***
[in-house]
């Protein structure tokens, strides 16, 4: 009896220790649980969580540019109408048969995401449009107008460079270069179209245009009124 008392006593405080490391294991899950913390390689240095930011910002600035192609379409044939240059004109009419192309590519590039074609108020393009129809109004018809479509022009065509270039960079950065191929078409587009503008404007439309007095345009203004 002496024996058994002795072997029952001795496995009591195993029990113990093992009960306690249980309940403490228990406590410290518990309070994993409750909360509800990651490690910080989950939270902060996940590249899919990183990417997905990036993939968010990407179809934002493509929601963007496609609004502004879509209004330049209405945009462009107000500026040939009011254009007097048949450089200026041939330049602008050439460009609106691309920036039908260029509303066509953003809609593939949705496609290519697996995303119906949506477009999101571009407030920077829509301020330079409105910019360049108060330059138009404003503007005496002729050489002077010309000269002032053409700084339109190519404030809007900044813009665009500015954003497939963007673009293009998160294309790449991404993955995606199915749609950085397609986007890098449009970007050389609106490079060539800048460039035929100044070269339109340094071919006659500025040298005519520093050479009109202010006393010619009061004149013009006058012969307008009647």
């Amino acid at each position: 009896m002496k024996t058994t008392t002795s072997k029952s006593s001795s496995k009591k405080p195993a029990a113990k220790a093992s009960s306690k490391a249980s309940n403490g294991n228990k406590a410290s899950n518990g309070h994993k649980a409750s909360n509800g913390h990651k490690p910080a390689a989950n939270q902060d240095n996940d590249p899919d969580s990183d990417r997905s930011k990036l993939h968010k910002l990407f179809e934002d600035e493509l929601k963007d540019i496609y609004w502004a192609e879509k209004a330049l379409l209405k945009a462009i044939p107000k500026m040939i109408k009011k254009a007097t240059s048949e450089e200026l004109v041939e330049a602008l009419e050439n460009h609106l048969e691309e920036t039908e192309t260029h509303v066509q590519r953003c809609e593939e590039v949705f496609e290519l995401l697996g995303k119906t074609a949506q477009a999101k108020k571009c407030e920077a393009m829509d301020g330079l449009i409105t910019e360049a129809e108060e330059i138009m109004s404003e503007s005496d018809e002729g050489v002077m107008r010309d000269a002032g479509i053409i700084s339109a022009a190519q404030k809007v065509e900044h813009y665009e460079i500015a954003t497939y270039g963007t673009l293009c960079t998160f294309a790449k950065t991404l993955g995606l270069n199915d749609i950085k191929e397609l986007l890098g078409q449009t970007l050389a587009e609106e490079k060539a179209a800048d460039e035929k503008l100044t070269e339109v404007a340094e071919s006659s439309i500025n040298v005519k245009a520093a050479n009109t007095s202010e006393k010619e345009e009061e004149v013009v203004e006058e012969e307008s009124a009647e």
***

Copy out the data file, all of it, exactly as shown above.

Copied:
[in-house]
């Protein structure tokens, strides 16, 4: 009896220790649980969580540019109408048969995401449009107008460079270069179209245009009124 008392006593405080490391294991899950913390390689240095930011910002600035192609379409044939240059004109009419192309590519590039074609108020393009129809109004018809479509022009065509270039960079950065191929078409587009503008404007439309007095345009203004 002496024996058994002795072997029952001795496995009591195993029990113990093992009960306690249980309940403490228990406590410290518990309070994993409750909360509800990651490690910080989950939270902060996940590249899919990183990417997905990036993939968010990407179809934002493509929601963007496609609004502004879509209004330049209405945009462009107000500026040939009011254009007097048949450089200026041939330049602008050439460009609106691309920036039908260029509303066509953003809609593939949705496609290519697996995303119906949506477009999101571009407030920077829509301020330079409105910019360049108060330059138009404003503007005496002729050489002077010309000269002032053409700084339109190519404030809007900044813009665009500015954003497939963007673009293009998160294309790449991404993955995606199915749609950085397609986007890098449009970007050389609106490079060539800048460039035929100044070269339109340094071919006659500025040298005519520093050479009109202010006393010619009061004149013009006058012969307008009647």
């Amino acid at each position: 009896m002496k024996t058994t008392t002795s072997k029952s006593s001795s496995k009591k405080p195993a029990a113990k220790a093992s009960s306690k490391a249980s309940n403490g294991n228990k406590a410290s899950n518990g309070h994993k649980a409750s909360n509800g913390h990651k490690p910080a390689a989950n939270q902060d240095n996940d590249p899919d969580s990183d990417r997905s930011k990036l993939h968010k910002l990407f179809e934002d600035e493509l929601k963007d540019i496609y609004w502004a192609e879509k209004a330049l379409l209405k945009a462009i044939p107000k500026m040939i109408k009011k254009a007097t240059s048949e450089e200026l004109v041939e330049a602008l009419e050439n460009h609106l048969e691309e920036t039908e192309t260029h509303v066509q590519r953003c809609e593939e590039v949705f496609e290519l995401l697996g995303k119906t074609a949506q477009a999101k108020k571009c407030e920077a393009m829509d301020g330079l449009i409105t910019e360049a129809e108060e330059i138009m109004s404003e503007s005496d018809e002729g050489v002077m107008r010309d000269a002032g479509i053409i700084s339109a022009a190519q404030k809007v065509e900044h813009y665009e460079i500015a954003t497939y270039g963007t673009l293009c960079t998160f294309a790449k950065t991404l993955g995606l270069n199915d749609i950085k191929e397609l986007l890098g078409q449009t970007l050389a587009e609106e490079k060539a179209a800048d460039e035929k503008l100044t070269e339109v404007a340094e071919s006659s439309i500025n040298v005519k245009a520093a050479n009109t007095s202010e006393k010619e345009e009061e004149v013009v203004e006058e012969e307008s009124a009647e």